Observations with the aid of a high-temperature microscope showed that for gehlenite crystals, the layered growth region extends to supercooling of ≈30-50 K, after which the crystal edges begin to round off and, starting from ΔT ≈ 150 K, the growth of the spheres occurs (Fig. 3). Even for the smallest supercooling (≈5 K) achievable with of a high-temperature microscope the layered growth of faceted dicalcium silicate crystals was not observed. The main elements of the crystalline formations were spheres with a diameter of 10-20 μm, which had a tangential connection with each other (Fig.4) and formed more or less symmetrical structures.
Such a growth mechanism is probably due to the fact that the dependence of the growth rate on the radius of curvature of the surface has a sharp maximum at rmax <5 μm, and for some reason, not clear for the time being , needles do not grow. Such a situation should lead to the observed pattern, when after a random perturbation of the growth of the surface with the formation of a protuberance with a radius greater than the critical one, it rapidly grows to rmax, and then the growth slows down sharply. The presence of a certain symmetry is caused by the fact that the origin of a new sphere is most likely in the direction of the faces with large crystallographic indices, since there the velocity of the surface reaction is maximal. In large supercooling, dicalcium silicate grew in the form of dendrites.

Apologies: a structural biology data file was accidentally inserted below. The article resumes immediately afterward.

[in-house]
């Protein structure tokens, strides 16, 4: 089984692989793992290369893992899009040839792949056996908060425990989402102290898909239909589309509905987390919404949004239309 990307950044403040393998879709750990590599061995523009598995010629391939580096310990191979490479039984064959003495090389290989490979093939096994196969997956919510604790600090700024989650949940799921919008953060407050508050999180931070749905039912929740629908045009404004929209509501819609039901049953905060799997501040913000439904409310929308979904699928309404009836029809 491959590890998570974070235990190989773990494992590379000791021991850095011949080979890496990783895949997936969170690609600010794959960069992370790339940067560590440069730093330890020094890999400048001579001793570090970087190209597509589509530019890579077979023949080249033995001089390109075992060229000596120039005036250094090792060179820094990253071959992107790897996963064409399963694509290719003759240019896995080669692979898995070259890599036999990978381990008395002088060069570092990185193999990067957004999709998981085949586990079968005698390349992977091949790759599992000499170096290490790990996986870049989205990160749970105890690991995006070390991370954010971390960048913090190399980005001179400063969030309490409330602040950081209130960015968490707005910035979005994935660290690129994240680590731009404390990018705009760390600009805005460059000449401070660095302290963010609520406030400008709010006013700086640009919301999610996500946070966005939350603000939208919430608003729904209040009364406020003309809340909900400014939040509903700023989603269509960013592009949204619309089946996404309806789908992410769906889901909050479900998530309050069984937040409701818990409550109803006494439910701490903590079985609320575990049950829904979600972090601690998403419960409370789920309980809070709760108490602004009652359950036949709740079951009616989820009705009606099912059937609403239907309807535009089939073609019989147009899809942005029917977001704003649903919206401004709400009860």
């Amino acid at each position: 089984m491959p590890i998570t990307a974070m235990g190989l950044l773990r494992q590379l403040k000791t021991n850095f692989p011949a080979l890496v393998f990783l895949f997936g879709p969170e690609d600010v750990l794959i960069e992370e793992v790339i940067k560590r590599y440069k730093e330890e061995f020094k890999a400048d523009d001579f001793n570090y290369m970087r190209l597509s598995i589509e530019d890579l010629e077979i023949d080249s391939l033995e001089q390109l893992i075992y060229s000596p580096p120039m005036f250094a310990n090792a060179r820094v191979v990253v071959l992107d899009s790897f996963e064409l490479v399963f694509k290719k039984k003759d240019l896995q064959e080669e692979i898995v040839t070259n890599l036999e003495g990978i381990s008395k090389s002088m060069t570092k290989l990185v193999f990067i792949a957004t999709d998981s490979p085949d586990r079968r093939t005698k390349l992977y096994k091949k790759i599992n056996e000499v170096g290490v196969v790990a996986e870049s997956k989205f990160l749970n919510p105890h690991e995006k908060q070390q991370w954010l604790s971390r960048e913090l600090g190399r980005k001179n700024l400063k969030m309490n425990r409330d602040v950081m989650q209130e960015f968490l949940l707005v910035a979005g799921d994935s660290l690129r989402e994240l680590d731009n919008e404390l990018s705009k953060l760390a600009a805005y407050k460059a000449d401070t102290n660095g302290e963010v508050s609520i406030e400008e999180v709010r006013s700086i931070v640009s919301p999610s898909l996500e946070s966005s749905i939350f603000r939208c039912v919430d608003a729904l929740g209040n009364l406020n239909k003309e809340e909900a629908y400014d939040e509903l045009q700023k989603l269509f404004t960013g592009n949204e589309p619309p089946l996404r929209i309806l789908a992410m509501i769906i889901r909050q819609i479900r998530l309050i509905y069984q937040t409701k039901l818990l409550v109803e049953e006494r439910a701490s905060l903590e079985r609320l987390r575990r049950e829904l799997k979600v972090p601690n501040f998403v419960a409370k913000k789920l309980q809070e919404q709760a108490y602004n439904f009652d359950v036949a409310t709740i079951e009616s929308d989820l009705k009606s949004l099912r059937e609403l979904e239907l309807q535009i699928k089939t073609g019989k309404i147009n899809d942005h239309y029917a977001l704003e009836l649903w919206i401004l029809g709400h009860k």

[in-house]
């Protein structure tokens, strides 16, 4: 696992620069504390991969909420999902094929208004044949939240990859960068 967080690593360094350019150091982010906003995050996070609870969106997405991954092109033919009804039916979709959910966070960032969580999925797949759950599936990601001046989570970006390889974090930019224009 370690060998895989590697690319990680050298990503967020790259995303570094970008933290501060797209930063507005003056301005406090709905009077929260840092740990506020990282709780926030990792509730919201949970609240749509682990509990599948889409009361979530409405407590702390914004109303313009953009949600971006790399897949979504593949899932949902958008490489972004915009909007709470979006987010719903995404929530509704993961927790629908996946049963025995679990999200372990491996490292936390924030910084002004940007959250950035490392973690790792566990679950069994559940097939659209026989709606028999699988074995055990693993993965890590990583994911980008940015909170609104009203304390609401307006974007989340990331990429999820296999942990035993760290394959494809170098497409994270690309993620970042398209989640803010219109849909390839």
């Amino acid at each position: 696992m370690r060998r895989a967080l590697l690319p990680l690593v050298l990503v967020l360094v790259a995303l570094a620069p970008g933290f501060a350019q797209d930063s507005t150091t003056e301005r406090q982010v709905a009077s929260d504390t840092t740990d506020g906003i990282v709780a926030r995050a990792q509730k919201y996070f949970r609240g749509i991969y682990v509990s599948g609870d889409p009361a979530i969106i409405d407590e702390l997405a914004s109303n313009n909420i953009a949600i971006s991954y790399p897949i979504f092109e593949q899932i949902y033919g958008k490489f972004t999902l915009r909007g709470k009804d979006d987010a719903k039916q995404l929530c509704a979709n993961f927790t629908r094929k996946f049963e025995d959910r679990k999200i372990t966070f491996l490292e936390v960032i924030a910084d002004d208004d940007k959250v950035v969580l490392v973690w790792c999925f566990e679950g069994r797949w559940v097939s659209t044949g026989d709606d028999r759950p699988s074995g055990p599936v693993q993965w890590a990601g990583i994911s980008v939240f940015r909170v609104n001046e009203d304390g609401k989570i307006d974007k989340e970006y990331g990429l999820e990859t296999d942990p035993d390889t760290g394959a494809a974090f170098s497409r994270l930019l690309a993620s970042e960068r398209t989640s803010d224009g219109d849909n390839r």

Data on linear growth rates and induction periods of crystal nucleation as a function of temperature and composition in a pseudo-binary system of gelenite-dicalcium silicate are presented. A metastable growth region of dicalcium silicate crystals in a gehlenite field with a melting point lower than the melting point of the eutectic (supercooling phenomenon) is observed.
Institute of Chemistry of Silicates named I.V.Grebenschikova
Academy of Sciences of the USSR
Received by the Editor 19.III.1980.